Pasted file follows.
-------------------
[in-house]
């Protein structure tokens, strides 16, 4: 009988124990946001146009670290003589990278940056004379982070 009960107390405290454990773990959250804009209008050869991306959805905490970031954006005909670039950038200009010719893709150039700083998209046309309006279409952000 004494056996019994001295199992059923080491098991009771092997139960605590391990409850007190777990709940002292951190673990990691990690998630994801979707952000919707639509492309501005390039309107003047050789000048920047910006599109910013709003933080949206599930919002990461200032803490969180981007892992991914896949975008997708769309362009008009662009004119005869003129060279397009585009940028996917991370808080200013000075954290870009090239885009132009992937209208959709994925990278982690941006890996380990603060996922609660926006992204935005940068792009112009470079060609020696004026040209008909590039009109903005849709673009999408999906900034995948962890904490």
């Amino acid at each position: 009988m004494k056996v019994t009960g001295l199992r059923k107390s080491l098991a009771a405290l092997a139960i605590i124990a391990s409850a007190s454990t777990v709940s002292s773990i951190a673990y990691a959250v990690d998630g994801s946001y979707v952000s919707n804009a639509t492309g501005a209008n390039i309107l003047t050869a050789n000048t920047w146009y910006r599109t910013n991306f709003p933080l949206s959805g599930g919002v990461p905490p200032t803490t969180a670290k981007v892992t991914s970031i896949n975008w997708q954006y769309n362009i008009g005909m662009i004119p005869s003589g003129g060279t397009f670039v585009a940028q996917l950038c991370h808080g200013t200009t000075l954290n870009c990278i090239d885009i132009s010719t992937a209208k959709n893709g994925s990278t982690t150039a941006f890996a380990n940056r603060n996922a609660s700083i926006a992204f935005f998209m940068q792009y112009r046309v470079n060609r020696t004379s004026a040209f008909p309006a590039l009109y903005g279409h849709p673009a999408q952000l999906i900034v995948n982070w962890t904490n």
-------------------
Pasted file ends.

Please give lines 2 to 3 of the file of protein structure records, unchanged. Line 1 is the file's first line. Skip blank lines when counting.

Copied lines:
């Protein structure tokens, strides 16, 4: 009988124990946001146009670290003589990278940056004379982070 009960107390405290454990773990959250804009209008050869991306959805905490970031954006005909670039950038200009010719893709150039700083998209046309309006279409952000 004494056996019994001295199992059923080491098991009771092997139960605590391990409850007190777990709940002292951190673990990691990690998630994801979707952000919707639509492309501005390039309107003047050789000048920047910006599109910013709003933080949206599930919002990461200032803490969180981007892992991914896949975008997708769309362009008009662009004119005869003129060279397009585009940028996917991370808080200013000075954290870009090239885009132009992937209208959709994925990278982690941006890996380990603060996922609660926006992204935005940068792009112009470079060609020696004026040209008909590039009109903005849709673009999408999906900034995948962890904490």
């Amino acid at each position: 009988m004494k056996v019994t009960g001295l199992r059923k107390s080491l098991a009771a405290l092997a139960i605590i124990a391990s409850a007190s454990t777990v709940s002292s773990i951190a673990y990691a959250v990690d998630g994801s946001y979707v952000s919707n804009a639509t492309g501005a209008n390039i309107l003047t050869a050789n000048t920047w146009y910006r599109t910013n991306f709003p933080l949206s959805g599930g919002v990461p905490p200032t803490t969180a670290k981007v892992t991914s970031i896949n975008w997708q954006y769309n362009i008009g005909m662009i004119p005869s003589g003129g060279t397009f670039v585009a940028q996917l950038c991370h808080g200013t200009t000075l954290n870009c990278i090239d885009i132009s010719t992937a209208k959709n893709g994925s990278t982690t150039a941006f890996a380990n940056r603060n996922a609660s700083i926006a992204f935005f998209m940068q792009y112009r046309v470079n060609r020696t004379s004026a040209f008909p309006a590039l009109y903005g279409h849709p673009a999408q952000l999906i900034v995948n982070w962890t904490n």